A cargo ship, El Faro, has gone missing after leaving the port of Jacksonville, Fla., early last week. The ship was headed to Puerto Rico when it lost power and, ultimately, contact with its home base and the U.S. Coast Guard. The ship traveled into what it reportedly thought to be a tropical depression but the storm later developed into a Category 4 hurricane.
Although a 200+ mile debris field was discovered in the Caribbean Sea on October 4, rescue crews were unable to find signs of either the ship or survivors. On October 7, almost exactly one week after the ship disappeared, authorities announced that they were calling off the search.
When the ship went missing, it was in waters with depths of 15,000 feet. The hurricane produced recorded winds at 140 miles an hour, and waves, when last reported, were more than 35 feet high. The company said in a statement that the officers and crew were monitoring the storm when El Faro began to take on water and tilt to one side. The ship lost all communications and has not been in contact since.
The ship was reported to have a crew of 33 on board, including 28 Americans and five Polish nationals. It is yet unknown whether there are survivors as search and rescue continues. The U.S. Coast Guard in its search for the ship has located a debris field, empty life boats and survival suits.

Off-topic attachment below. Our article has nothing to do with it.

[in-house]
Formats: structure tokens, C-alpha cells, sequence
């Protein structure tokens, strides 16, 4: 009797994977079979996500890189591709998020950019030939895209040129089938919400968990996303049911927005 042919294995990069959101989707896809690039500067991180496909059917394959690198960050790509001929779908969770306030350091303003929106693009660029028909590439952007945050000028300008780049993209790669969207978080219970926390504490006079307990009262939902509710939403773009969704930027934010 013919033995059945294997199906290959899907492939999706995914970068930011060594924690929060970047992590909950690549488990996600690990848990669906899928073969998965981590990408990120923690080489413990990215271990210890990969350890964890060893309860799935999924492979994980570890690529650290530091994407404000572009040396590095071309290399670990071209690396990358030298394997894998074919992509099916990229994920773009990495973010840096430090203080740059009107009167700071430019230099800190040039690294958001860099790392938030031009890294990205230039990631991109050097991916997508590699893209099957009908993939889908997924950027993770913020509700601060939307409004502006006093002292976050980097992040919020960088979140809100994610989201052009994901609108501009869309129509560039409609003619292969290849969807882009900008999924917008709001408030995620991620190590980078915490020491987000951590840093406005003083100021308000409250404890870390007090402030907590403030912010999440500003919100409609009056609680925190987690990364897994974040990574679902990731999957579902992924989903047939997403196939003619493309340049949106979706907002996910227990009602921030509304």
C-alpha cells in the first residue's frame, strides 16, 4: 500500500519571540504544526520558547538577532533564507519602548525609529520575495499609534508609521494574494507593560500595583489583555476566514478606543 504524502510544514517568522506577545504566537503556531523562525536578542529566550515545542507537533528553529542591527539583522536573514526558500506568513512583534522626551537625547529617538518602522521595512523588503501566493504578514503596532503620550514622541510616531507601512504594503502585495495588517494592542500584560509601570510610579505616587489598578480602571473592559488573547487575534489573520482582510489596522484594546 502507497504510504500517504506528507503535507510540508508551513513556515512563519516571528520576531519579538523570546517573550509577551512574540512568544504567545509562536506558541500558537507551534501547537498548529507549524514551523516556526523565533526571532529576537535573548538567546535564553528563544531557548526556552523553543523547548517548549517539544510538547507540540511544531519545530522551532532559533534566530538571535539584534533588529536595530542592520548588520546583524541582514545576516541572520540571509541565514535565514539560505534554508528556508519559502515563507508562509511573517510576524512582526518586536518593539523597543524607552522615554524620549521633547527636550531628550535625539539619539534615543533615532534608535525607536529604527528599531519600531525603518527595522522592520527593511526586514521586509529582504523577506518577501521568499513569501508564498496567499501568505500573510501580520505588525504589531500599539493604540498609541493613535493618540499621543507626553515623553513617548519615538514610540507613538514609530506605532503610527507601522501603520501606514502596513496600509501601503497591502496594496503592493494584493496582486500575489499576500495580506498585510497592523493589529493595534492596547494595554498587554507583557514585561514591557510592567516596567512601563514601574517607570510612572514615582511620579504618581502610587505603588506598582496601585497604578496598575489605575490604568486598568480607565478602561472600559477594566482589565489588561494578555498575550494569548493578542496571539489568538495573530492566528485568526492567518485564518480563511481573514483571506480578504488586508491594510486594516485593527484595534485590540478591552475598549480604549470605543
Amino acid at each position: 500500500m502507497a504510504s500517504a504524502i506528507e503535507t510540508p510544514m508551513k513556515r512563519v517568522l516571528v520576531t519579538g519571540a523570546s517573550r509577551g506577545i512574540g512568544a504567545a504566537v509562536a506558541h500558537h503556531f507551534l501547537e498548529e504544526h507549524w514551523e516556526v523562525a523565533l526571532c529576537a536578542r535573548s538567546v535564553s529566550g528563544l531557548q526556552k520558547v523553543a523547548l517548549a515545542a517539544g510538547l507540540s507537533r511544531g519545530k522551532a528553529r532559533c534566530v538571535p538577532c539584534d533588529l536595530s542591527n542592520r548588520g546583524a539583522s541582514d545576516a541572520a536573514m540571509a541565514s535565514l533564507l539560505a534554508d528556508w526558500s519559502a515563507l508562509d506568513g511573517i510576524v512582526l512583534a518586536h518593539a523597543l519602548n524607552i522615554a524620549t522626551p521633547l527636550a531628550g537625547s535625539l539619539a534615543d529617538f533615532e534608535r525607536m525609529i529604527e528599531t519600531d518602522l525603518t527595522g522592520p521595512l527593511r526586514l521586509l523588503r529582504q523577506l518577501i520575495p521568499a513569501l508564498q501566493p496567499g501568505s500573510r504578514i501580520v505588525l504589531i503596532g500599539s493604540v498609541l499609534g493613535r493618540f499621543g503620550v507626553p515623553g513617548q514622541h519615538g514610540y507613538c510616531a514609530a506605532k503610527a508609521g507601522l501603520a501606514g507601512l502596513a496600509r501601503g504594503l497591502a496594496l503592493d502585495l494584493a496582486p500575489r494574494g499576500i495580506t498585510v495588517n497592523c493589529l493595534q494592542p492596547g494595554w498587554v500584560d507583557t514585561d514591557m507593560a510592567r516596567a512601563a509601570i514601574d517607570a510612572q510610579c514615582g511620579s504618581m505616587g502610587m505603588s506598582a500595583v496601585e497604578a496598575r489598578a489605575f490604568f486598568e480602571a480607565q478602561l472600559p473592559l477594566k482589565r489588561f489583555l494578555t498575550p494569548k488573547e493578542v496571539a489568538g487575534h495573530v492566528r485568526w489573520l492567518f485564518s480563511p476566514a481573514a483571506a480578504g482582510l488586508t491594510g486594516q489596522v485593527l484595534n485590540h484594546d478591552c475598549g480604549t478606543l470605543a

On Monday, October 5, when the U.S. Coast Guard recovered the one unidentified body and debris, it was in waters off of the Bahamas. Rescue officials focused the search to the Crooked Islands of the Bahamas in an effort to rescue any survivors.
Motley Rice attorney and CNN Analyst Mary Schiavo described the ship as a Ro/Ro or “roll on, roll off” ship for transporting both vehicles and cargo, also known as a Ro-Con, and similar to a ferry boat in vulnerabilities. “The wide flat decks made the ship very vulnerable in water and hurricane conditions,” Schiavo told CNN in an interview on October 6. Schiavo explained that several factors could have played a role in the sinking of this ship:
First of course was the decision to continue the voyage through the hurricane. It is not always possible, nor even safe to attempt to make port once the hurricane is bearing down on the ship.
Second was the fact that the ship lost its propulsion and was listing powerless in huge waves. The way to attack a wave is to power into the wave up and over the crest. Without power the ship would have been extremely vulnerable to capsizing with waves hitting it broadside.
The third problem is with the ship itself. The ship was built in 1975 as a RoRo, which is short for “roll on, roll off.” These ships have entrances below the top deck level where vehicle can be driven on and off the ship. RoRos are similar to and function very much like ferries. This ship also carried cargo and is known as a Ro-Con. It carried 391 containers and 294 vehicles. The wide decks suitable for vehicles makes the ship vulnerable to water accumulating on and flooding the decks. The sloshing of water on the decks causes the “free surface effect” which destabilizes the ship and can cause it to list and thereafter to capsize very quickly and almost without warning.
The last messages from the crew reported the ship was listing and taking on water. Schiavo believes it most likely capsized very quickly when hit by a large wave. Many ferry sinkings are caused in this way—capsizing and sinking very quickly.